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Robert Guillaume is best known for his work in television, where he earned two Emmy Awards and four NAACP Image Awards for his role as Benson DuBois on “Soap” and “Benson.”
Guillaume starred as Isaac Jaffe on the series “Sports Night,” and he has been featured in several movies, including Disney’s “The Lion King,” “Lean on Me” and “Big Fish.”
As a singer, Guillaume has performed in showrooms and concert stages across the United States, and he received a Grammy as the voice of Rafiki on the audiotape of “The Lion King.”
His autobiography, “Guillaume: A Life,” detailing his more than 50 years in the entertainment business, was recently published, and the Smithsonian Institute in Washington, DC, just presented an exhibit about his life that highlighted his achievements.
How did you learn you had diabetes?
I had completely run out of energy. I found myself lying in bed for almost three days. My wife took me to the hospital, and there I found out that my blood glucose level was 717 mg/dl. My body was being totally compromised, and I wasn’t getting any energy.
Do you have any major diabetes-related problems?
I’ve been very lucky and haven’t had any major complications.
Do you take insulin?
I’m controlling my diabetes with pills.
How has diabetes changed your life?
This condition has helped to make me more conscious of the importance of monitoring my food intake. I’ve tried to watch the amount of carbohydrate I take in. I can have almost anything, but it seems that if I can monitor myself every morning and get the glucose level okay, I’m better off.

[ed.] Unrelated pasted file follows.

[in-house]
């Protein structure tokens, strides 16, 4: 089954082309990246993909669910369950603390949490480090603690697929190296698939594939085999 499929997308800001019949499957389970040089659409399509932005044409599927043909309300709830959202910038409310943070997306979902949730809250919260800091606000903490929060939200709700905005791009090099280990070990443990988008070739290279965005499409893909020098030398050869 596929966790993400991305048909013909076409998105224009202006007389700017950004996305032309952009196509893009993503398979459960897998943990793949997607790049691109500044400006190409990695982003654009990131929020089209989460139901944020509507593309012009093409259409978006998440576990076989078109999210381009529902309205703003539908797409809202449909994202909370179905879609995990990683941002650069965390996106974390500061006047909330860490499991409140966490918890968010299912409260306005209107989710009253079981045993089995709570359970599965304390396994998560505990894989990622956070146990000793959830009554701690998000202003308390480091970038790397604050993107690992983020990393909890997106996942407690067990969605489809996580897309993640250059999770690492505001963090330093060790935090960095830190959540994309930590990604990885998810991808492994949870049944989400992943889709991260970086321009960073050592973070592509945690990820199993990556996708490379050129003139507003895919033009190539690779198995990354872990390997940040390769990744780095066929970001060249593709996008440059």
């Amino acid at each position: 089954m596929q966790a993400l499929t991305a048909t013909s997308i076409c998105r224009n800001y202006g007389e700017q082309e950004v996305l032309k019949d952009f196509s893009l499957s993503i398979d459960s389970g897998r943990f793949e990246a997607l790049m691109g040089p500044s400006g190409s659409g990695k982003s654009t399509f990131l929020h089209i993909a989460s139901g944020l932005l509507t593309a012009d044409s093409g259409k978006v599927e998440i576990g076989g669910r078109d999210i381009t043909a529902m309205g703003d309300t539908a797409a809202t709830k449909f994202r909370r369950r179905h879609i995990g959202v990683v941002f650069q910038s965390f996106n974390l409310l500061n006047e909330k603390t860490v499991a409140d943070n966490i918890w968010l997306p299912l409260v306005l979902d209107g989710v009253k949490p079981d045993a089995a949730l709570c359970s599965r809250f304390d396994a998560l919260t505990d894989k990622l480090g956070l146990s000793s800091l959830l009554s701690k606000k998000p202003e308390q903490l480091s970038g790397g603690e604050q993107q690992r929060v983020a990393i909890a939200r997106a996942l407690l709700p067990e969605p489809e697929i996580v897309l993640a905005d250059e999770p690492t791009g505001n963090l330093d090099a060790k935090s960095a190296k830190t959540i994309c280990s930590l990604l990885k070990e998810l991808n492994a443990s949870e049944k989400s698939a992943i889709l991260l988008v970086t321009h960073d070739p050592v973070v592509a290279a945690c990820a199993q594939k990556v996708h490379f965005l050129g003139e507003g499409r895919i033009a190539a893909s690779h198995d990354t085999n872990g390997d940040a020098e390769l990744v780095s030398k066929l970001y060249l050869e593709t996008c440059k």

I think I had the problem because my blood glucose went totally unmonitored. So now I’m staying within acceptable limits. But I was amazed that I haven’t had to restrict my diet as much as I thought I would. I eat no table sugar from a bowl, though.
What advice would you have for others battling diabetes?
Most of us live in the 18th or 19th century when it comes to our health. We tend to think that we are cursed or terribly unlucky, and it has nothing to do with that. Half of the battle is changing our thought processes along with our lifestyle. Historically, we are accustomed to taking ourselves out of the equation where our health is concerned.
In the case of something like diabetes, it is not a hopeless situation; you can learn to monitor your blood glucose levels to see where you are. When visiting your physician request to have your A1C tested. Learn the signs. Learn to notice and understand how you feel, how you respond and where your energy level is at any given point. Talk to your physicians and keep them informed if you have concerns.
Last, it is extremely important that you get concerned about your health. Some of the best advice I can offer is that you work with your doctor to get the best results. It all boils down to personal health maintenance. Be proactive and get involved. Your health really does matter.
Diabetes Health is the essential resource for people living with diabetes- both newly diagnosed and experienced as well as the professionals who care for them. We provide balanced expert news and information on living healthfully with diabetes. Each issue includes cutting-edge editorial coverage of new products, research, treatment options, and meaningful lifestyle issues.